Myristoylated alanine-rich C-kinase substrate (MARCKS) is a ubiquitously expressed, acidic, rod shaped, actin binding protein. MARCKS is conserved among vertebrate species possessing three conserved domains; an amino-terminal myristoylation domain, a MH-2 domain and the phospho-site domain (PSD), which serves as the phosphorylation site for protein kinase C (PKC) (Aderem, 1992, Blackshear, 1993, Ali et al., 1997). Phosphorylation of MARCKS by PKC results in dissociation of MARCKS from the plasma membrane to the cytosol (Seykora et al., 1996, Tzlil et al., 2008), where MARCKS is dephosphorylated and is subsequently able to bind filamentous actin (F-actin) (Hartwig et al., 1992, Yarmola et al., 2001). F-actin bound MARCKS then returns to cell membranes (Myat et al., 1997), resulting in rearrangement of the actin cytoskeleton. Given its association with the actin cytoskeleton, previous experiments have elicited a role for MARCKS in cell spreading (Disatnik et al., 2002, Disatnik et al., 2004), phagocytosis (Fallman et al., 1992, Allen and Aderem, 1995), and endo- and exo-cytosis (Song et al., 1999, Li et al., 2001, Singer et al., 2004).
One of the first characterized roles for MARCKS was in development. Blackshear and coworkers generated a homozygous MARCKS deficient mouse strain by targeted disruption of the Marcks gene (also termed Macs), resulting in perinatal lethality and severe abnormalities. Abnormalities observed in Marcks deficient mice included decreased body size and severe muscular and neural abnormalities. The neural abnormalities observed included exencephaly, agenesis of the corpus callosum and defects in retinal layering (Stumpo et al., 1995), demonstrating a critical role for MARCKS in neural development (Blackshear et al., 1996, Scarlett and Blackshear, 2003, Weimer et al., 2009). Marcks mRNA expression is observed in embryonic mice as early as day 7.5 and expression is maximal by day 8.5–9.5 (Blackshear et al., 1996), correlating with the neural abnormalities observed in MARCKS deficient mice (Stumpo et al., 1995, Blackshear et al., 1996). Interestingly, adult mice and rats express lower levels of Marcks mRNA than developing animals (Patel and Kligman, 1987, Blackshear et al., 1996), further supporting a functional role for MARCKS during embryonic development. The cause of developmental defects in the absence of MARCKS can be attributed to the role of MARCKS in gastrulation. Blockade of MARCKS protein expression in Xenopus laevis embryogenesis resulted in defective morphogenetic movements during gastrulation, specifically during convergent extension (Iioka et al., 2004). MARCKS function is also required during myogenesis (Kim et al., 2000, Kim et al., 2002).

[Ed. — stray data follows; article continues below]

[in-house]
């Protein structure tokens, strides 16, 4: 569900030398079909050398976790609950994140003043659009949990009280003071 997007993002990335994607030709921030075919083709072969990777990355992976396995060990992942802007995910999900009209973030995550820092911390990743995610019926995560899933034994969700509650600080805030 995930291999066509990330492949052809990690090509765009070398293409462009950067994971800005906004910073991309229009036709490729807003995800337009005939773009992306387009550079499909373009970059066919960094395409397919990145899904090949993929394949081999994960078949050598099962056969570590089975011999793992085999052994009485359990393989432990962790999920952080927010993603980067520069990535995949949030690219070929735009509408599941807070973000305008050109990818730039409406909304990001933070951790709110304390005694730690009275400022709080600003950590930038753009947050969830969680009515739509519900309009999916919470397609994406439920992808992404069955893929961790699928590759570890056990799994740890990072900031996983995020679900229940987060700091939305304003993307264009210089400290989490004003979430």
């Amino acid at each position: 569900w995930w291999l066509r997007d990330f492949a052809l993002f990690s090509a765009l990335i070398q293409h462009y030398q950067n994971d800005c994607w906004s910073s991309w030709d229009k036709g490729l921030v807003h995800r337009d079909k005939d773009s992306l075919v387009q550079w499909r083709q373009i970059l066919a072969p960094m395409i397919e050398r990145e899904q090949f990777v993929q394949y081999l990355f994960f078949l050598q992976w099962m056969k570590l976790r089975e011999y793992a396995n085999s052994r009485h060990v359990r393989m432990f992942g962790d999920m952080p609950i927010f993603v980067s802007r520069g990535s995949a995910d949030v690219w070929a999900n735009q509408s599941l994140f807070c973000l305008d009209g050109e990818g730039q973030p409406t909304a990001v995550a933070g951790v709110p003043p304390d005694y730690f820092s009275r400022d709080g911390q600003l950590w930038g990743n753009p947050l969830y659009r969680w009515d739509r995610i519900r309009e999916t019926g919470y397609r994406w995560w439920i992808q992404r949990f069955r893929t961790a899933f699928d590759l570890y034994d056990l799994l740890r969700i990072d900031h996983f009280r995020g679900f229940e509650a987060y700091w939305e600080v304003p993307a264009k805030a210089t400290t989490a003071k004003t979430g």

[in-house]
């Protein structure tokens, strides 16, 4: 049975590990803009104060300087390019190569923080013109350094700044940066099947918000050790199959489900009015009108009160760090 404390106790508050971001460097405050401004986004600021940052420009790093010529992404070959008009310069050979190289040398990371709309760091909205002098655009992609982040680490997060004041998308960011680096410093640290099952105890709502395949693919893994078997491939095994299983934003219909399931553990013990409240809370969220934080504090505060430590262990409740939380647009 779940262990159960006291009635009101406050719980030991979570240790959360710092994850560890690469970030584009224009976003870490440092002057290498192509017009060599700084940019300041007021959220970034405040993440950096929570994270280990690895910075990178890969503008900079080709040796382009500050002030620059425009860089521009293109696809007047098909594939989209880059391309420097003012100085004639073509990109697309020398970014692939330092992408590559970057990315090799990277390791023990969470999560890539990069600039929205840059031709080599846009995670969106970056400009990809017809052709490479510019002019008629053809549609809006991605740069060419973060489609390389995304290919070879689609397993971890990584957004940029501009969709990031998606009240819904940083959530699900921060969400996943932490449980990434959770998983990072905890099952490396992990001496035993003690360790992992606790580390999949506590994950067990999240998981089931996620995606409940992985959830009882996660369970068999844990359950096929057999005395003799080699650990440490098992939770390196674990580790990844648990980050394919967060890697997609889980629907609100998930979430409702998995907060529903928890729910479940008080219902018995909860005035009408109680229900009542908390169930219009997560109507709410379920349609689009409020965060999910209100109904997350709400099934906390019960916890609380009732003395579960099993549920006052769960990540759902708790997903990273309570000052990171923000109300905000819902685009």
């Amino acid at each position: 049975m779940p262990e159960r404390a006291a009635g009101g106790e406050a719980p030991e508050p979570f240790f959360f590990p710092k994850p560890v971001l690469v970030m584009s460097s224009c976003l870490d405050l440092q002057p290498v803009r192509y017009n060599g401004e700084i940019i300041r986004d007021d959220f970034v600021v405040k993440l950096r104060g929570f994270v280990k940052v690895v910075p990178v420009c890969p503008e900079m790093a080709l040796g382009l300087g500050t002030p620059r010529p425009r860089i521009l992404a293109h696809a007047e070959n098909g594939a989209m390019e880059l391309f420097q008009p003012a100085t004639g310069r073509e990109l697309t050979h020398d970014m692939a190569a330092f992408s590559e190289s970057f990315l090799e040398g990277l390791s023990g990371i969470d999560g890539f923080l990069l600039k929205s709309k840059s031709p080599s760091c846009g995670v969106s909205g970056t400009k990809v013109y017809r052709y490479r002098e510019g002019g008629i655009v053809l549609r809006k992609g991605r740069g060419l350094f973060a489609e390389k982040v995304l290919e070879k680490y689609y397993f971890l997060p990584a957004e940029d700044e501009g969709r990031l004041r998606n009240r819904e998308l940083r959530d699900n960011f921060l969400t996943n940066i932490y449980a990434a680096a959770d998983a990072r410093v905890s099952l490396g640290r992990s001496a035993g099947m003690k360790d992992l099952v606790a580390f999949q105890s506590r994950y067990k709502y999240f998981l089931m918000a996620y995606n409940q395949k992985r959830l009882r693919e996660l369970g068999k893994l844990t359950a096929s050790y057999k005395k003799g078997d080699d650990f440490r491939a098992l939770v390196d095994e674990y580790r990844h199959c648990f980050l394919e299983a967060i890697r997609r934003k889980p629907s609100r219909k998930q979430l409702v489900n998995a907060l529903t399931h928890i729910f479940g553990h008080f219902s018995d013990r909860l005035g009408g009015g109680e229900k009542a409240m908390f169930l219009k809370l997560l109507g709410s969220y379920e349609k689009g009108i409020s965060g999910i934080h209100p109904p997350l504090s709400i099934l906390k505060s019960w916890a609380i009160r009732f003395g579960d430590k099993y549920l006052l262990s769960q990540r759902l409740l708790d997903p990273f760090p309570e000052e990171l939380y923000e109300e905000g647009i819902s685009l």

Herein, two zebrafish MARCKS genes, marcksa and marcksb, are identified and evaluated for their role in embryonic development. The marcksa and marcksb genes appear to be paralogs derived from a progenitor MARCKS gene. Expression of marcksa and marcksb transcripts are detected throughout embryonic development and morpholino-based targeting of either gene resulted in developmental defects reminiscent of those observed in MARCKS deficient mouse and Xenopus models. These results demonstrate that zebrafish is a viable model for the study of MARCKS in developmental biology and potentially other biological processes.
MATERIALS AND METHODS
Rapid Amplification of cDNA Ends (RACE)
Invitrogen's Gene Racer Kit (Invitrogen, Carlsbad, CA) was utilized following manufacturer's recommendations for RACE. 5′ RACE was performed with cDNA generated from 5 μg of total RNA from the spleen, kidney and intestines of adult zebrafish per reaction. The primers utilized for RACE are as follows: Marcksa 5′ CTC CAA TAT TTC ACA CCC GGC ACC; Marcksa nested 5′ CGC TCC ACT GTA CAA CAG GGA AC; Marcksb 5′ TCC ATG TTT GTG CTC CTC GGA CTT; Marcksb nested 5′ AAA ACG GGC CTT TCA CCT CCT CC.